Ahslynne’s Law AMBER Alert in Indian Country Act of 2018

With the passage of this important legislation, the AMBER Alert Training and Technical Assistance Program is hard at work moving the law into action.

A law born out of the tragic abduction and murder of eleven-year-old Ashlynne Mike of the Navajo Nation endeavors to bring increased law enforcement coordination, new and expanded resources, and renewed hope for solid protection of children living on tribal lands. The AMBER Alert in Indian Country Act was passed in April 2018, nearly two years after Ashlynne was kidnapped and killed May 2, 2016, near Shiprock on the Navajo Nation Reservation.

Tribal law enforcement officers did not have an AMBER Alert plan to notify the people living in the 27,000 square mile reservation that stretches from Arizona to Utah. As Ashlynne’s case progressed, it brought to light gaps in public safety preparedness and coordination in the area of response to missing and abducted children; heightening the awareness of legislators and others that this serious problem facing the Navajo Nation was also shared by tribes across the country.

The Ashlynne Mike AMBER Alert in Indian Country Act offers help for tribes in the following ways:

  • Allows for integration of tribal AMBER Alert systems into state AMBER alert systems.
  • Makes Indian tribes eligible for AMBER Alert grants.
  • Permits the use of grant funds to integrate state or regional AMBER Alert communication plans with an Indian tribe.
  • Allows the waiver of the matching funds requirement for grants awarded to Indian tribes.
Ashlynne Mike

Jim Walters is the AMBER Alert Training and Technical Assistance Program (AATTAP) Administrator and testified before Congress about the need for more resources for missing and abducted Native American children. He will now oversee efforts to put the legislation into action.

“The first order of business for the Act is an assessment of the status of tribes and the obstacles they face in implementing AMBER Alert for their communities,” said Walters. “This assessment applies to all tribes, large or small.”

Walters understands firsthand the unique obstacles within tribal lands. In 2006 he became the first AATTAP Liaison for the program’s ‘AMBER Alert in Indian Country’ initiative. He provided training and technical assistance to more than 200 tribes, with the goal of helping them respond swiftly and effectively to child protection issues including abductions, exploitation and human trafficking.

“Tribes face a number of challenges; ones most of us don’t consider on a day to day basis,” said Walters. “This includes a history of cultural intervention and generational trauma, jurisdictional complexities, issues with reporting, and lack of understanding of Indian Child Welfare Law outside tribal lands.”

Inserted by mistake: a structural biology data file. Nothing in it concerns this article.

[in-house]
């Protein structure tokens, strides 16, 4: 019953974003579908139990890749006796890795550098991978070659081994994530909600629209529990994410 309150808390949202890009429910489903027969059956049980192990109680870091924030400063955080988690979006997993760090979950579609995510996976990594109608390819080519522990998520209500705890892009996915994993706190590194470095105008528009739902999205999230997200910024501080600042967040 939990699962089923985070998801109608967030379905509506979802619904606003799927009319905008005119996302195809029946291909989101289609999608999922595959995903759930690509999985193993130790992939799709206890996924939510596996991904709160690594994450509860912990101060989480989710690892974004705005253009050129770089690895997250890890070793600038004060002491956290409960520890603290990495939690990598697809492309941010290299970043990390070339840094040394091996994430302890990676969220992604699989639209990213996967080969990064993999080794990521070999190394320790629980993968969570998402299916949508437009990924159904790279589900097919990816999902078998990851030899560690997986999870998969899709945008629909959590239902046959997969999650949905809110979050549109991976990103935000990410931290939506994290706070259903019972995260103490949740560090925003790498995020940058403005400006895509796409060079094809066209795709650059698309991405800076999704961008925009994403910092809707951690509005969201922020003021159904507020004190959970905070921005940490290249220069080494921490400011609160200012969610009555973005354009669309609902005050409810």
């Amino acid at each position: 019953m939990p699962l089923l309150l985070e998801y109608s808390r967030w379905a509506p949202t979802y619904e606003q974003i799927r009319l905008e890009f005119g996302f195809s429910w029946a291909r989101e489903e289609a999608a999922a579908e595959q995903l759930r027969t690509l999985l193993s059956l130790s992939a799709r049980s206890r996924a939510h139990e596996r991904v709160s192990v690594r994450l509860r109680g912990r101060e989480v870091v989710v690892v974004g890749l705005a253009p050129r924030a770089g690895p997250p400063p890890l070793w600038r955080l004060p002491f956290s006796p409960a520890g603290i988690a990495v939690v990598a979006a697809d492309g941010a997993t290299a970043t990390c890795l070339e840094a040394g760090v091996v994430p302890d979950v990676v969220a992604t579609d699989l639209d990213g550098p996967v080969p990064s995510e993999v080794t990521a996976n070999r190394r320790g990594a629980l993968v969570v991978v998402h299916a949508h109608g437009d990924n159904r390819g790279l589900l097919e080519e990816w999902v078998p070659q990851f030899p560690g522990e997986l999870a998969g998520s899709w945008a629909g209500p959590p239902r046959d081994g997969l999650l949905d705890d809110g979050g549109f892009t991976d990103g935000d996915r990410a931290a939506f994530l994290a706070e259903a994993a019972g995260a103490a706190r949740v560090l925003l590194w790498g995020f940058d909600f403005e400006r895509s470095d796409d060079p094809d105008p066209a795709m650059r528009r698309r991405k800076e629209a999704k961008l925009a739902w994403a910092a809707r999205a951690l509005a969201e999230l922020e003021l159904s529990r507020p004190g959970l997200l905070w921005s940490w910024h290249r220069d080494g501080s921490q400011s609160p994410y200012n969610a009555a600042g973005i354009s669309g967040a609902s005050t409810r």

He noted that long-term implications of victimization within the community are magnified by a close-knit societal structure, lack of resources and specialization, and limits to infrastructure and technology.

After Ashlynne’s death, her mother, Pamela Foster, began advocating to make sure children in Indian Country had the same protection as any other child.

“Pamela Foster was a powerful force,” said Walters. “She mobilized citizens, law makers and tribes across the country to support the effort to bring AMBER Alert to tribal communities. She was eloquent and heartfelt when talking to legislators, and they showed great support for her efforts.”

Foster got support from the late Senator John McCain and other legislators to bring the AMBER Alert system to all of America’s 567 federally recognized tribes.

“This bipartisan legislation addresses serious gaps in current law that have prevented tribes from quickly issuing AMBER Alerts and helping victims like Ashlynne escape tragedy,” said McCain.

The AMBER Alert in Indian Country Act expands the original PROTECT Act that started the National AMBER Alert program in 2003. That bill was passed after the so-called “summer of child kidnappings” that included the abduction of Elizabeth Smart and many other children across the U.S.

“The new bill places tribes in the same standing as states and regional plans,” said Walters. “It means tribes have the same ability to establish Memorandums of Understanding, or ‘MOU’s’, with their state AMBER Alert plan or to develop their own plan within tribal boundaries.”

Walters has a plan to put the new law into action.

  • Work closely with the Office of Juvenile Justice and Delinquency Prevention to meet OJJDP’s goal of expanding, supporting, and further improving the capacity and development or enhancement of AMBER Alert programs in Indian Country.
  • Make sure AATTAP works in alignment with the direction of Congress as expressed in the new law.
  • Serve tribal communities and work with states and regional AMBER Alert plans to develop agreements that provide access for tribal communities.
  • Partner with the National Center for Missing and Exploited Children to provide resources and expertise to promote adoption of AMBER Alert programs across Indian Country.

All of this work has been inspired by of the love shown by Ashlynne’s family.

“Her family was willing to turn their personal tragedy into a cause to protect Native American and Alaskan Native children across the country,” said Walters. “As Pamela said on more than one occasion, ‘We want to do this so other families will be spared our pain.’”